* politicians, public administrators, former members of the BdP (Bank of Portugal) and so on...

Portugal - the case study

How a small country whom got billions of the EU would fall on the bankruptcy? Surelly not because the pensions of the portuguese "oligarchy"... Of course they would be unbearable on the long run, but Portugal went to the bankruptcy right now. We should analyse the portuguese public investments since the 90's (§) and must realise that the official pedagogy is completely unfased with the real needs of the country. The Eurozone should look very carefully to Portugal before give the billions to the countries like Romenia ¤, Bulgary, Hungary, Lithuania, Latvia, Czek Republic, Slovakia and Poland. (and look at Greece before to accept new members in the Eurozone)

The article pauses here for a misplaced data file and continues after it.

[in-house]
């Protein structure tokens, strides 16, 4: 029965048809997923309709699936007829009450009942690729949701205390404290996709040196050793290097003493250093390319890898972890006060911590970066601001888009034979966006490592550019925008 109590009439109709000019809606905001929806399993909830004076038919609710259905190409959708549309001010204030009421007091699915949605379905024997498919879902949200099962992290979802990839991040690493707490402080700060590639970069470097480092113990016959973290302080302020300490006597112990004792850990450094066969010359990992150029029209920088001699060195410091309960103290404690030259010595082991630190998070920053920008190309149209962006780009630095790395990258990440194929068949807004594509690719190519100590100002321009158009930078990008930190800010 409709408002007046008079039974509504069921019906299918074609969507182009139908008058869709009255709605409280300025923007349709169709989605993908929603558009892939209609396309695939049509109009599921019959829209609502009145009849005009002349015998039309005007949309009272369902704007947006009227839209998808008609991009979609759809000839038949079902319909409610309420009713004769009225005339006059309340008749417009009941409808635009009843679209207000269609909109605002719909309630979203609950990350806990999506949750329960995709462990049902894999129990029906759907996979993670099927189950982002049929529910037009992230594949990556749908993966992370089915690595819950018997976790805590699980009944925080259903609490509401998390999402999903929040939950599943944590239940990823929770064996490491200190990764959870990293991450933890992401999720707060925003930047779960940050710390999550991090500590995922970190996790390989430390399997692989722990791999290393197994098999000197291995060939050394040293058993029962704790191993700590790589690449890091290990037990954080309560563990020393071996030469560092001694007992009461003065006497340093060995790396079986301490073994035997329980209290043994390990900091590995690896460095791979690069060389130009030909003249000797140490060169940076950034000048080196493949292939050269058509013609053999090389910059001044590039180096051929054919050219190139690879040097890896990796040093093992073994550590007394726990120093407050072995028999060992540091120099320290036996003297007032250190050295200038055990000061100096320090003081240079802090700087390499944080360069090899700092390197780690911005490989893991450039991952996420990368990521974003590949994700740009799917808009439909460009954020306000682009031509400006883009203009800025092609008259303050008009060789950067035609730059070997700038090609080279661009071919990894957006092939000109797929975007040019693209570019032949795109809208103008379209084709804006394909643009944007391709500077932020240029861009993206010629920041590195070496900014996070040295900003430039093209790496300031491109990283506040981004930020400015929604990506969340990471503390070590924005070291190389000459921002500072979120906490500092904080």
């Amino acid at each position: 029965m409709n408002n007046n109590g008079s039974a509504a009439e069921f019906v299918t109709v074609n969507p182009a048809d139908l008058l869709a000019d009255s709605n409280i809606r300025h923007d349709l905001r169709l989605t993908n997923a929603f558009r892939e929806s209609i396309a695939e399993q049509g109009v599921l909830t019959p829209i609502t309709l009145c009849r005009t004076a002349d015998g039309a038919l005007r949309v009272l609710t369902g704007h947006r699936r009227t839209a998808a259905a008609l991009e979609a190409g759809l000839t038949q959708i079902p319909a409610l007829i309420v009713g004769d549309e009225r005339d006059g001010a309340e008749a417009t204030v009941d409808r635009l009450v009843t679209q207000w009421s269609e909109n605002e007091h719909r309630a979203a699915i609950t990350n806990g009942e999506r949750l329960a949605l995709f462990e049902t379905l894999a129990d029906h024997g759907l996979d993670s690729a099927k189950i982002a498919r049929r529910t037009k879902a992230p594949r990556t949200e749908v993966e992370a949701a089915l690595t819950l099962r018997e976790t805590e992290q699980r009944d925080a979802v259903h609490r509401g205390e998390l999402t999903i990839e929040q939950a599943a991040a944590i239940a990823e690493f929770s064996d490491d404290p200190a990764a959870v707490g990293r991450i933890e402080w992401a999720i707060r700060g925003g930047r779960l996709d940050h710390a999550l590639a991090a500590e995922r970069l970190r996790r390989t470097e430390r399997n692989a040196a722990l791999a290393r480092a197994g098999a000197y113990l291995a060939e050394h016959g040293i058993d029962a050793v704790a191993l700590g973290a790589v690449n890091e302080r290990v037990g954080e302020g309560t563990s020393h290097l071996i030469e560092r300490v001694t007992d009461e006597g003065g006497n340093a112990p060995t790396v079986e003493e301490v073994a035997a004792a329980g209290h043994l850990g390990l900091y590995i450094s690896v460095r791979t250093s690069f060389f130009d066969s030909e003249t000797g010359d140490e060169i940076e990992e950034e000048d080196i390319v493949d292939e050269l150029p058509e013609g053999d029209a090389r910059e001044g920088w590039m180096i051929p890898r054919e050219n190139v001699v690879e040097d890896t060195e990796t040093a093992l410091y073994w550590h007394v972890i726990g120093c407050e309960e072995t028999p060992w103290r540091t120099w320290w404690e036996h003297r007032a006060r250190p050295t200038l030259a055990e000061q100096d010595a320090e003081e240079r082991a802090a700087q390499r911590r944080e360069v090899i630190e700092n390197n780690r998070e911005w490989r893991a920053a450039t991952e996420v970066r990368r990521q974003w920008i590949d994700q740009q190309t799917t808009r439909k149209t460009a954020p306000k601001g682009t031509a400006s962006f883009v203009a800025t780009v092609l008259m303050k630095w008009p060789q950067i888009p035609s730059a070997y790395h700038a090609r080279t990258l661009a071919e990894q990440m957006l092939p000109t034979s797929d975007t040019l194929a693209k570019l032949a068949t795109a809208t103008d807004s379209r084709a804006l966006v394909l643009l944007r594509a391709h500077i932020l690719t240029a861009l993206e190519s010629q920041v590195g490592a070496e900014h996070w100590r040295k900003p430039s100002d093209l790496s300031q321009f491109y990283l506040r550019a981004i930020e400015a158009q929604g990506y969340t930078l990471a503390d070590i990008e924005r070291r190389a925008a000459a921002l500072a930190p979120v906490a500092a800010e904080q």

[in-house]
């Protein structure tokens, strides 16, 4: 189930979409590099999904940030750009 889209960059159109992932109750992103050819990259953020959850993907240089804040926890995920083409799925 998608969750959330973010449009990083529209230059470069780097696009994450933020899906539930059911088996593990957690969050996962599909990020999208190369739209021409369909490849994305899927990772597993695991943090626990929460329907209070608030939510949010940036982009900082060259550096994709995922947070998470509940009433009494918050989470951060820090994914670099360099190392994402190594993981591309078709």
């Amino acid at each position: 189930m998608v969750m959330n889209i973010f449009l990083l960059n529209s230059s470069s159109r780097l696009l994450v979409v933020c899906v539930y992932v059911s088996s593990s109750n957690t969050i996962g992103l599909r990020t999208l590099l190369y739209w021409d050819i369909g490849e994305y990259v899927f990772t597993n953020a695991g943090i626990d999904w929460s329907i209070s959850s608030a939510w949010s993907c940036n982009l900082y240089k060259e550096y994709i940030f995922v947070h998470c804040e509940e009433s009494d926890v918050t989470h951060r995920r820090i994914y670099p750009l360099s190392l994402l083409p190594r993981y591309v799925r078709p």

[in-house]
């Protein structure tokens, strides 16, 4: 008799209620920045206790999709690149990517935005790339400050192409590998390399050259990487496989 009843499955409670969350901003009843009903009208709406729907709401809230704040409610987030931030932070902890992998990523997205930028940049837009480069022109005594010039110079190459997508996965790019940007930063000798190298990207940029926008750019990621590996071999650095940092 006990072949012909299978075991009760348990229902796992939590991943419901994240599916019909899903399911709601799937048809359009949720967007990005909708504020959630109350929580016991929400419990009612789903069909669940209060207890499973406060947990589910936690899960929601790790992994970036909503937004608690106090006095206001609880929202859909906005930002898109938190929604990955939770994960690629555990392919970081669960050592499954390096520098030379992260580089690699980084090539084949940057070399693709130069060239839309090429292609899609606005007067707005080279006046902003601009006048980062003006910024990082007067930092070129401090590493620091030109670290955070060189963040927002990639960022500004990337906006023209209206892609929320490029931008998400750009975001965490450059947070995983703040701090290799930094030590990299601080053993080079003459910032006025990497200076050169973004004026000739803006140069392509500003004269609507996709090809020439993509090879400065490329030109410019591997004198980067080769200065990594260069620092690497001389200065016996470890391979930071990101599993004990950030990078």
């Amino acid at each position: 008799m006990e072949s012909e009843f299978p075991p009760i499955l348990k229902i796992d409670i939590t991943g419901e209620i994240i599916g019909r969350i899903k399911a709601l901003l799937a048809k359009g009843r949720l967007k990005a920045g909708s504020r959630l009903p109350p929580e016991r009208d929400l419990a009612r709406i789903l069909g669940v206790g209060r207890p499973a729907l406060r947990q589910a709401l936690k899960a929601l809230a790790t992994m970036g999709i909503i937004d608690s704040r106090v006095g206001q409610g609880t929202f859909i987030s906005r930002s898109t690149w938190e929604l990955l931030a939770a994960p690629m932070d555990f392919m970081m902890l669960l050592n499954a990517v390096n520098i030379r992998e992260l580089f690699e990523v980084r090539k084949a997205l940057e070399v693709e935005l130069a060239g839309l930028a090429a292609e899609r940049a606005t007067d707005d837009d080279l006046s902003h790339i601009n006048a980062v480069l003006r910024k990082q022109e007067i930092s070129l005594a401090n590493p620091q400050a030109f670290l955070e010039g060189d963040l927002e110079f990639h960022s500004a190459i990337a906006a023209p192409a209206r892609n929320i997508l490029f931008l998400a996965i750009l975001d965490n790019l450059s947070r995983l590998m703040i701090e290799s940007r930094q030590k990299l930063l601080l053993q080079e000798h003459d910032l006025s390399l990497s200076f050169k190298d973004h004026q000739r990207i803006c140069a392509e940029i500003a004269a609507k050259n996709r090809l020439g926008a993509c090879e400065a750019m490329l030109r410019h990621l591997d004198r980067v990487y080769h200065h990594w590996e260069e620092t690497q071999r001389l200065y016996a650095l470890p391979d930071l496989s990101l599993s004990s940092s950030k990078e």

(§) Firstly we going to realise that governments' members went to the board of private companies that got "very nice deals" wich ruined the financial wealth and the economy of the country. Secondly we going to see the same people first at "local power" or at bord of the public companies then as members of the governments and later as CEO's in the big private companies. This people are profissional politiciens whom got pensions called "gold pensions" (as former politiciens, as local governors, as public companies administrators or as public universities top teachers) and then they'd get huge salaries, bonuses and other little known rewards, at private firms. Also one of the main cancers of the portuguese economy are the big lawyers companies that intermediate all big public busineses. Those lawers big firms have always former, present or futur employees as elected members of the parliament (ironically called "the house of the democracy"...) where they elaborate the laws accordingly to the interests of their clients.